Dynamic Rental Pricing

5 Replies

Hi everyone,

This is my first post on BP! I am very excited to have found this great forum.

We have some single family homes here in Seattle. We just had one house on the market, and thought we had set the rent fair/ a little high, but we ended up getting contacted by 25 parties, we scheduled 10 viewings, and had four applicants, we rented to the first party as they were very qualified. This all occurred in the first 24 hours.

We heard from a professional property manager here in Seattle that he implemented a dynamic rental pricing plan. He lists a house a few days before an open house, amends a "notice of multiple offers" document that is typically used for his clients selling houses, and communicates multiple offers have been received and to submit their best offer for owners review by a specified time.

It strikes us that this is a win-win for owner and applicant. The applicants we are seeing are frustrated, feeling like they have no chance if they're not the first to view the property.

Has anyone implemented this strategy for multiple offers? Does anyone have a "notice of multiple offers" document they can share or know where we might find one? Are there any legal issues/procedures (generally or Washington state specific) to be aware of in soliciting and managing a multiple-offer situation for leases?

Your responses are very appreciated.




Very interesting! I have heard of this happening in Washington D.C.. The incident I heard of was where the tenant themselves offered higher rent if they were taken.

Following here to....Great question @Tim M.  We have numerous multifamily properties in Snohomish County and are investigating grabbing some sfh in Seattle.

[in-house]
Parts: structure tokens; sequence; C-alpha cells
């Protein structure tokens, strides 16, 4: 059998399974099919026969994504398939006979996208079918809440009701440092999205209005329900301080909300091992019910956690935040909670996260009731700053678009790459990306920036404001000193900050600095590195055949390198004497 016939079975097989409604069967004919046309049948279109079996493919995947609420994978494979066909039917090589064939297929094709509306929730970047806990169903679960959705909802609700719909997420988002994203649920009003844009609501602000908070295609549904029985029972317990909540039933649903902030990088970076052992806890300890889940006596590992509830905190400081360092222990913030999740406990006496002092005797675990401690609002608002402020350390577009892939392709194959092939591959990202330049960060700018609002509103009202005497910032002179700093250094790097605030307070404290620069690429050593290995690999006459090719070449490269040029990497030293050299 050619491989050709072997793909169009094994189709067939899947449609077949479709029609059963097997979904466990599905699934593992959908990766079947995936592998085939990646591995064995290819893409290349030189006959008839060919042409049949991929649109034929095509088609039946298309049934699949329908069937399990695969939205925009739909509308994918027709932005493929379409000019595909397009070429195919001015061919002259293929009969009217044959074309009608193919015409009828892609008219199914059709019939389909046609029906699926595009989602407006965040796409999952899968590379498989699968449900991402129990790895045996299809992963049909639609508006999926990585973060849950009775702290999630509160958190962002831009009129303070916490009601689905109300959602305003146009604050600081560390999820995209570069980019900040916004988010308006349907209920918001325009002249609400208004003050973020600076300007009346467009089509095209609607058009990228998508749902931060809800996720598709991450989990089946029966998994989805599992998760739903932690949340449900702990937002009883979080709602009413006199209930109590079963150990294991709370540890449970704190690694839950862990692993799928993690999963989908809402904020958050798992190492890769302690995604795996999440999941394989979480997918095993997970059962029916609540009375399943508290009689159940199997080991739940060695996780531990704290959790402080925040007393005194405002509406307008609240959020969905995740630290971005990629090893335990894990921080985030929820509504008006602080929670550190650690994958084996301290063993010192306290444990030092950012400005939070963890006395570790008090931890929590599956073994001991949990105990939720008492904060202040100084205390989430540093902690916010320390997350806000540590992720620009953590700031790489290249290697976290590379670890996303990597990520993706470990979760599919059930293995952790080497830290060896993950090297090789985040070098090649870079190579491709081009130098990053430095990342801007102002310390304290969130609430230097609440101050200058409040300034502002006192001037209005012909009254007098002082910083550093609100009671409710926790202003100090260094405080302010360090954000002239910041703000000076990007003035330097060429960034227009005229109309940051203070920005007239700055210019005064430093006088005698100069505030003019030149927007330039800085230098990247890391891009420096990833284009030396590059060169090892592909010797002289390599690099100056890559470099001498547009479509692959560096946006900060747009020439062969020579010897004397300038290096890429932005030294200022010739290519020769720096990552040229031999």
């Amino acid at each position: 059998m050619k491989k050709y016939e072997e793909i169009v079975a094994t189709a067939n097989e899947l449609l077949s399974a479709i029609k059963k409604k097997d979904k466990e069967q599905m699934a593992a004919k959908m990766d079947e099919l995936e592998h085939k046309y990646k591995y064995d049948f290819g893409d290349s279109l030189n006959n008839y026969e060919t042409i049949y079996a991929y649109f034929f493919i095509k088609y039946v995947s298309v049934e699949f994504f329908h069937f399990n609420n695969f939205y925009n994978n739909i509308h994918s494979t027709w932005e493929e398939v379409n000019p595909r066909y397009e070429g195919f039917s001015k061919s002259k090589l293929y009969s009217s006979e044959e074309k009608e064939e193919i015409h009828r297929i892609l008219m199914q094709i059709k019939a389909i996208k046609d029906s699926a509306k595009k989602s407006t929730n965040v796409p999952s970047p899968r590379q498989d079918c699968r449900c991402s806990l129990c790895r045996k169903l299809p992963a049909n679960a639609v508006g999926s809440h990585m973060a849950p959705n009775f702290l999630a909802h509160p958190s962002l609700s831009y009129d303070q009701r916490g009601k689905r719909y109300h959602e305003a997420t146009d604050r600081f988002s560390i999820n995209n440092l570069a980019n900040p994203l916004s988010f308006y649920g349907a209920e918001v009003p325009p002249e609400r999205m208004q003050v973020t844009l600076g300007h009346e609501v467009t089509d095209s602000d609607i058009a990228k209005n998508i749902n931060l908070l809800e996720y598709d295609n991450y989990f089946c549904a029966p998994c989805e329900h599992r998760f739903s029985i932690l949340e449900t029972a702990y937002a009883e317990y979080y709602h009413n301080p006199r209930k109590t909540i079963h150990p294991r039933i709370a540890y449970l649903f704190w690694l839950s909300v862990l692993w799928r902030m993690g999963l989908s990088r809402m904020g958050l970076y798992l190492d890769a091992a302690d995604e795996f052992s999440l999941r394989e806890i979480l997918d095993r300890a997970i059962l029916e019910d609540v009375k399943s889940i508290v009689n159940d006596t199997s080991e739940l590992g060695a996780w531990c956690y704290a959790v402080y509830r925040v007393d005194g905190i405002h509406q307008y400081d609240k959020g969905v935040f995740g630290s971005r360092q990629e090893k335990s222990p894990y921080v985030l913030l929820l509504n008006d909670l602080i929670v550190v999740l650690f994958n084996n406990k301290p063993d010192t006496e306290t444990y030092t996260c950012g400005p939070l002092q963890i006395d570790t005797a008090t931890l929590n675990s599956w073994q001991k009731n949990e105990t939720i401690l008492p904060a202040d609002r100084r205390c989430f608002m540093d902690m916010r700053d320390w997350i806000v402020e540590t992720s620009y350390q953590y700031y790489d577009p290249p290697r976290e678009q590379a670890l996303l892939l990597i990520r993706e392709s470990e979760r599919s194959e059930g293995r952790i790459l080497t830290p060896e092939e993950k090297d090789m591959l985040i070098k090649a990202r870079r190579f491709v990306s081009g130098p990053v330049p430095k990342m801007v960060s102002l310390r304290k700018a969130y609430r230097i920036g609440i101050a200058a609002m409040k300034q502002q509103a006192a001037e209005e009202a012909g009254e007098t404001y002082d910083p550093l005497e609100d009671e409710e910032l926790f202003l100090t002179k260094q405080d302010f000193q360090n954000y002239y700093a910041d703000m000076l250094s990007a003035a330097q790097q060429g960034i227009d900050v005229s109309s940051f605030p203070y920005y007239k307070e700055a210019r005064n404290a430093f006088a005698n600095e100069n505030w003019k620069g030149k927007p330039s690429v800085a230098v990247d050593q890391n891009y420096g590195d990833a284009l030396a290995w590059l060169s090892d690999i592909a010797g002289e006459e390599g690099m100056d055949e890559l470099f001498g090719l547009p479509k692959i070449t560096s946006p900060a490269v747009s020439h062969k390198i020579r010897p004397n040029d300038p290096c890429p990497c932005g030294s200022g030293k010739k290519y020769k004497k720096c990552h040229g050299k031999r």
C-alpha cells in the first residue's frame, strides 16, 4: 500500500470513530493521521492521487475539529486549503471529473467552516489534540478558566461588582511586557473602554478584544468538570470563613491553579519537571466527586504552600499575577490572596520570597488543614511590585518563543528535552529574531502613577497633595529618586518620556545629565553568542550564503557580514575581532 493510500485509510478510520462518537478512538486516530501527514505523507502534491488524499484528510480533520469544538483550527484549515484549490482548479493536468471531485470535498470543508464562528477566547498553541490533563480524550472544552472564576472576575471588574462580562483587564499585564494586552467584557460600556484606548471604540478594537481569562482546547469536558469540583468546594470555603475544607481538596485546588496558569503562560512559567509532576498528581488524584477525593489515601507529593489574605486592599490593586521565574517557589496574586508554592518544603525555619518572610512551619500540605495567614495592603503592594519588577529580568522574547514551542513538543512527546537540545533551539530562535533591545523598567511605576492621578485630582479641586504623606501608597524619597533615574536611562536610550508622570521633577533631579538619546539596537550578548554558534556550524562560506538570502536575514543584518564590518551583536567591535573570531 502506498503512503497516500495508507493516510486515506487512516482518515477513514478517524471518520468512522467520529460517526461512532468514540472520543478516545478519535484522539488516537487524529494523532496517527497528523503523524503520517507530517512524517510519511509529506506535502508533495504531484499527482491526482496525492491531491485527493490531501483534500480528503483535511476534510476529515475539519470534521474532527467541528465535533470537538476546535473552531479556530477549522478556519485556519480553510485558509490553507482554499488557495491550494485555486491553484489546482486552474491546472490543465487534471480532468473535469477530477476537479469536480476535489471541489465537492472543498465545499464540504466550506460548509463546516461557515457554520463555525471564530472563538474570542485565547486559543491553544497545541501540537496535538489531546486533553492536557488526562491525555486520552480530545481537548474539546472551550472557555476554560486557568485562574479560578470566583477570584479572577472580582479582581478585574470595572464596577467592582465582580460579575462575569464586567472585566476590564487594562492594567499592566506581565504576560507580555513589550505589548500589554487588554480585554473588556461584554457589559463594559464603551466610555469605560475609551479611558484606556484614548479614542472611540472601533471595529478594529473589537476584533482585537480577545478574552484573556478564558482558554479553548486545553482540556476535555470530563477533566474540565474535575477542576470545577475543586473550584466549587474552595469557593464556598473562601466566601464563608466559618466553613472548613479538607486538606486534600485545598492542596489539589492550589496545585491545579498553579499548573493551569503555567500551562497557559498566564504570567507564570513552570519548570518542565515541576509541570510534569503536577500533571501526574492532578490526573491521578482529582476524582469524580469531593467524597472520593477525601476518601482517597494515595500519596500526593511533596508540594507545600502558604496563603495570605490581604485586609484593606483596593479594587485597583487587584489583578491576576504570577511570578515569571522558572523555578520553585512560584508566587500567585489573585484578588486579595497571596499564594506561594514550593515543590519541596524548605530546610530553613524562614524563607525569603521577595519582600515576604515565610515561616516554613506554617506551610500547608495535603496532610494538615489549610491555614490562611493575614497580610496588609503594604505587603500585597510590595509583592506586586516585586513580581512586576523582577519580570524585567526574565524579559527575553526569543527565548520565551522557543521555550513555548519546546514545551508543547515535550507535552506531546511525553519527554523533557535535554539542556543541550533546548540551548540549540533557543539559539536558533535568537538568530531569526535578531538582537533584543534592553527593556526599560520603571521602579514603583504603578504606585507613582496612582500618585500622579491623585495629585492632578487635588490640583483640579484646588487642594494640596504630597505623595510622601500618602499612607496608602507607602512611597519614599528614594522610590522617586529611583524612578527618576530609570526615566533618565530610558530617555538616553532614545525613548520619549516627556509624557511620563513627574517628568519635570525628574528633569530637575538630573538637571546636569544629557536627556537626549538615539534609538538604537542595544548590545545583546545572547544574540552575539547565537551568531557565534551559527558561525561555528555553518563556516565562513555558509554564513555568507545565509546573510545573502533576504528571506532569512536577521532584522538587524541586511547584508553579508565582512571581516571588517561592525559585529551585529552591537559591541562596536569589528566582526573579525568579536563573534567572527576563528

Hi Tim,

I have not heard of this before but I can see how it would benefit everyone (except maybe not for the other tenants who bid lower!) I like the sound of that, from the point of view of a landlord. Being relatively new to real estate here in the US, I am finding there are so many dos and don'ts. I am surprised that the property management did that because when it comes to buying a house, I thought that in a situation where there are multiple offers, the real estate agent cannot reveal to the other buyers what each other's offer is. Well, at least I know it is unethical to do so in MD. I suppose the regulations are different when it comes to rentals?

I have never accepted offers on a rental, Here in western OK its easy to get 10+ qualified applicants in a day. May be something we research.. Thanks for the Idea sorry I'm no help..

I've had a few higher offers on our condo rentals in FL, mostly from pet owners who have a pet that is not allowed by the condo association...a bribe, I suppose ;) On one occasion, 2 applicants wanted the condo, the 2nd one offered more money, but I would only consider doing that if both had applied at the same time, as in @Tim M. 's case. The 1st applicant was ahead by several days.

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